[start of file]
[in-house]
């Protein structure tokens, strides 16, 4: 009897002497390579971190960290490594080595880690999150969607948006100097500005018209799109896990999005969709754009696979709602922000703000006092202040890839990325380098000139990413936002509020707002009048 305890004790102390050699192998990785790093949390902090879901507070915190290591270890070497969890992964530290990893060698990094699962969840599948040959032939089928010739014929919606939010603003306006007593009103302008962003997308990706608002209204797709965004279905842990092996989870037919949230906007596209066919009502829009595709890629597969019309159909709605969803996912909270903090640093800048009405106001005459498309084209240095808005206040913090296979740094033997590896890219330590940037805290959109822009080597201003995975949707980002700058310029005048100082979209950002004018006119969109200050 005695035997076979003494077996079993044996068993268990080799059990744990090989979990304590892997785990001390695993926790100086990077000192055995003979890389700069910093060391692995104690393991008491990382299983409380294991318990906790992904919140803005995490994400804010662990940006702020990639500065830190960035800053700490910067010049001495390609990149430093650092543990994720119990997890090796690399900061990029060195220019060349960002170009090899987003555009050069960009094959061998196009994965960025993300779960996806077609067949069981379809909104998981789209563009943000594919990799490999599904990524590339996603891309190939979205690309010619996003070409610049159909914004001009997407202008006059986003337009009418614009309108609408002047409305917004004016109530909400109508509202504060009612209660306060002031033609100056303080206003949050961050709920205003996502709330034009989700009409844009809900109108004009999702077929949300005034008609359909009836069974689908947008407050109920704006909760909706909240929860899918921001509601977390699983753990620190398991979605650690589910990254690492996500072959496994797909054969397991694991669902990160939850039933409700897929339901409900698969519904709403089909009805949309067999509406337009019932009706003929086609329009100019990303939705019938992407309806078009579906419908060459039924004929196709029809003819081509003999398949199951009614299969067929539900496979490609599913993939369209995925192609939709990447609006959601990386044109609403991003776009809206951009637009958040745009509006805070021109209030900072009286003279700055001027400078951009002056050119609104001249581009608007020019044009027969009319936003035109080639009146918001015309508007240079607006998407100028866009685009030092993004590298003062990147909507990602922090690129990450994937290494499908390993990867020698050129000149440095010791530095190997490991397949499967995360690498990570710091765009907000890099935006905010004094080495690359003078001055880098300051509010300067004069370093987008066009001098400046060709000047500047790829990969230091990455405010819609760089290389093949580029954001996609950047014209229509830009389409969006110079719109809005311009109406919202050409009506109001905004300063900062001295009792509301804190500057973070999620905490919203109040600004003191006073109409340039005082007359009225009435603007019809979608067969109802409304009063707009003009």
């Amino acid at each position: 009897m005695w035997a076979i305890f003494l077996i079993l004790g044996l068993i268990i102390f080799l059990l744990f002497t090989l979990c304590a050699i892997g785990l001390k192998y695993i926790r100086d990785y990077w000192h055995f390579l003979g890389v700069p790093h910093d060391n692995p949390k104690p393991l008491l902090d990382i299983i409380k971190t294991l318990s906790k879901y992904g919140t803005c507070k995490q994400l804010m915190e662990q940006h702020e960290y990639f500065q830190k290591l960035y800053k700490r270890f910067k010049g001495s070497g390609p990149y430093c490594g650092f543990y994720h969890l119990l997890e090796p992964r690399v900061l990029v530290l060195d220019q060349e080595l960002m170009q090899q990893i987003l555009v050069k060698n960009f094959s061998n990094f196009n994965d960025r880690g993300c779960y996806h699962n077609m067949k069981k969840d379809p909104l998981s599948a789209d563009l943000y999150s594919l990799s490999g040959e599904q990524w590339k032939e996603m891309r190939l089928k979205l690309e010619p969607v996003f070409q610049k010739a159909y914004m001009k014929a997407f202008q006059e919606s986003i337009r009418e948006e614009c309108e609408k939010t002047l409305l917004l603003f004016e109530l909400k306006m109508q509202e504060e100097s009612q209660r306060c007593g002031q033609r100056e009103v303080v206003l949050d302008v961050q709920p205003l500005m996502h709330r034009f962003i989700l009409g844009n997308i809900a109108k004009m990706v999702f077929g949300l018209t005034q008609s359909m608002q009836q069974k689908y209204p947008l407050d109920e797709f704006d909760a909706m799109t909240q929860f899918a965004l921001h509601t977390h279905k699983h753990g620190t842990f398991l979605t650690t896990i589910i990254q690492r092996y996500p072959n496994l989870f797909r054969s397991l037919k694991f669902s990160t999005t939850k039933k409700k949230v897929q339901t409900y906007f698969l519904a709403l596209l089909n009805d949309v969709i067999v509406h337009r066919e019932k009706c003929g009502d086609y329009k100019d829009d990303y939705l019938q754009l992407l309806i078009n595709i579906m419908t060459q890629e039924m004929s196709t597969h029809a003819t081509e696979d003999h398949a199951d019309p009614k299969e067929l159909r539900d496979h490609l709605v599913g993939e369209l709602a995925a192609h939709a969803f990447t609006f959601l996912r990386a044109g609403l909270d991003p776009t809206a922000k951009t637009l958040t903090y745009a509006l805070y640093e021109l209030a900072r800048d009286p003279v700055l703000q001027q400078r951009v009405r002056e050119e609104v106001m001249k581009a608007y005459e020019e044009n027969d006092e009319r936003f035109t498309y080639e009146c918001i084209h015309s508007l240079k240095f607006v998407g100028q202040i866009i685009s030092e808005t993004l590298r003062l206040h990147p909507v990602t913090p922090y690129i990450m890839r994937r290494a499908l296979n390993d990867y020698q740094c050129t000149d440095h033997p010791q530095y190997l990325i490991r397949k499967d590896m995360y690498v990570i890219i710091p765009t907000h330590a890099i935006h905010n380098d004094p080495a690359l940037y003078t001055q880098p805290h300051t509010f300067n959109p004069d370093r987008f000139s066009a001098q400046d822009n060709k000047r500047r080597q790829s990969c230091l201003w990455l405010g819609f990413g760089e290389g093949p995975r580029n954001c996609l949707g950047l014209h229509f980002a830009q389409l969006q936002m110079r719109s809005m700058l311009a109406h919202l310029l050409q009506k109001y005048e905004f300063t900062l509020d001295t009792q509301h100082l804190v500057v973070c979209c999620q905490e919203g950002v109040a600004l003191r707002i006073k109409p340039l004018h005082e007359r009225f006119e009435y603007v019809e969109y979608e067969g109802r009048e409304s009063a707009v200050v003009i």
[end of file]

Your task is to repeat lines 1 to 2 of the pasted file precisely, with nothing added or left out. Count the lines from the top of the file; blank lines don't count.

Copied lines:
[in-house]
């Protein structure tokens, strides 16, 4: 009897002497390579971190960290490594080595880690999150969607948006100097500005018209799109896990999005969709754009696979709602922000703000006092202040890839990325380098000139990413936002509020707002009048 305890004790102390050699192998990785790093949390902090879901507070915190290591270890070497969890992964530290990893060698990094699962969840599948040959032939089928010739014929919606939010603003306006007593009103302008962003997308990706608002209204797709965004279905842990092996989870037919949230906007596209066919009502829009595709890629597969019309159909709605969803996912909270903090640093800048009405106001005459498309084209240095808005206040913090296979740094033997590896890219330590940037805290959109822009080597201003995975949707980002700058310029005048100082979209950002004018006119969109200050 005695035997076979003494077996079993044996068993268990080799059990744990090989979990304590892997785990001390695993926790100086990077000192055995003979890389700069910093060391692995104690393991008491990382299983409380294991318990906790992904919140803005995490994400804010662990940006702020990639500065830190960035800053700490910067010049001495390609990149430093650092543990994720119990997890090796690399900061990029060195220019060349960002170009090899987003555009050069960009094959061998196009994965960025993300779960996806077609067949069981379809909104998981789209563009943000594919990799490999599904990524590339996603891309190939979205690309010619996003070409610049159909914004001009997407202008006059986003337009009418614009309108609408002047409305917004004016109530909400109508509202504060009612209660306060002031033609100056303080206003949050961050709920205003996502709330034009989700009409844009809900109108004009999702077929949300005034008609359909009836069974689908947008407050109920704006909760909706909240929860899918921001509601977390699983753990620190398991979605650690589910990254690492996500072959496994797909054969397991694991669902990160939850039933409700897929339901409900698969519904709403089909009805949309067999509406337009019932009706003929086609329009100019990303939705019938992407309806078009579906419908060459039924004929196709029809003819081509003999398949199951009614299969067929539900496979490609599913993939369209995925192609939709990447609006959601990386044109609403991003776009809206951009637009958040745009509006805070021109209030900072009286003279700055001027400078951009002056050119609104001249581009608007020019044009027969009319936003035109080639009146918001015309508007240079607006998407100028866009685009030092993004590298003062990147909507990602922090690129990450994937290494499908390993990867020698050129000149440095010791530095190997490991397949499967995360690498990570710091765009907000890099935006905010004094080495690359003078001055880098300051509010300067004069370093987008066009001098400046060709000047500047790829990969230091990455405010819609760089290389093949580029954001996609950047014209229509830009389409969006110079719109809005311009109406919202050409009506109001905004300063900062001295009792509301804190500057973070999620905490919203109040600004003191006073109409340039005082007359009225009435603007019809979608067969109802409304009063707009003009």